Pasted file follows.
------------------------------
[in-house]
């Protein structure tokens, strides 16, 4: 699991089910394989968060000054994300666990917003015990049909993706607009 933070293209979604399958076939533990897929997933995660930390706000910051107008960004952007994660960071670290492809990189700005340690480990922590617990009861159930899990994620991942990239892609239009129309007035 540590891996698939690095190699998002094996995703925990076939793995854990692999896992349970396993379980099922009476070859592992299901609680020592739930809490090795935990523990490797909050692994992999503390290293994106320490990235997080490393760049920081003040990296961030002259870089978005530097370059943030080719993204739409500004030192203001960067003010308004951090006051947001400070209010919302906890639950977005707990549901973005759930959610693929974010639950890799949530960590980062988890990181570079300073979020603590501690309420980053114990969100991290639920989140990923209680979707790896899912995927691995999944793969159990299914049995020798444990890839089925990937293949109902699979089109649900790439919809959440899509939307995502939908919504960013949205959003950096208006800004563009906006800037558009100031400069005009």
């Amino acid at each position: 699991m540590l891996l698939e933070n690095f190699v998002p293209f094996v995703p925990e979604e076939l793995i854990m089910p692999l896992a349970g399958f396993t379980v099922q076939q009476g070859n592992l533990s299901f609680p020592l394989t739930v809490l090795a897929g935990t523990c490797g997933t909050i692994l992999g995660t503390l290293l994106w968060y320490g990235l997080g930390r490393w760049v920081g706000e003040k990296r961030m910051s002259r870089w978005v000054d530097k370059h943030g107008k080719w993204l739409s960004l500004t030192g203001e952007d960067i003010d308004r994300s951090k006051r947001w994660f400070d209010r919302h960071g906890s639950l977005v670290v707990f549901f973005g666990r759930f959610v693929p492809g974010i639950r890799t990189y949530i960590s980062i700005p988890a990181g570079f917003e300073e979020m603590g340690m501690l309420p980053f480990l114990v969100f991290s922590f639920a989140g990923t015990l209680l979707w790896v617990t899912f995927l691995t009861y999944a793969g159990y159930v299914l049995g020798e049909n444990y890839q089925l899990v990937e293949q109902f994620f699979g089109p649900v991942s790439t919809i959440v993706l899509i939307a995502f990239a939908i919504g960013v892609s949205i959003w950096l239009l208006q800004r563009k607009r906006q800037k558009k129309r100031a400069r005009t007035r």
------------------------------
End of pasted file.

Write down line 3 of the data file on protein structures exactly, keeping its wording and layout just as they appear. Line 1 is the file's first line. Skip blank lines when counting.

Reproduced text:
């Amino acid at each position: 699991m540590l891996l698939e933070n690095f190699v998002p293209f094996v995703p925990e979604e076939l793995i854990m089910p692999l896992a349970g399958f396993t379980v099922q076939q009476g070859n592992l533990s299901f609680p020592l394989t739930v809490l090795a897929g935990t523990c490797g997933t909050i692994l992999g995660t503390l290293l994106w968060y320490g990235l997080g930390r490393w760049v920081g706000e003040k990296r961030m910051s002259r870089w978005v000054d530097k370059h943030g107008k080719w993204l739409s960004l500004t030192g203001e952007d960067i003010d308004r994300s951090k006051r947001w994660f400070d209010r919302h960071g906890s639950l977005v670290v707990f549901f973005g666990r759930f959610v693929p492809g974010i639950r890799t990189y949530i960590s980062i700005p988890a990181g570079f917003e300073e979020m603590g340690m501690l309420p980053f480990l114990v969100f991290s922590f639920a989140g990923t015990l209680l979707w790896v617990t899912f995927l691995t009861y999944a793969g159990y159930v299914l049995g020798e049909n444990y890839q089925l899990v990937e293949q109902f994620f699979g089109p649900v991942s790439t919809i959440v993706l899509i939307a995502f990239a939908i919504g960013v892609s949205i959003w950096l239009l208006q800004r563009k607009r906006q800037k558009k129309r100031a400069r005009t007035r």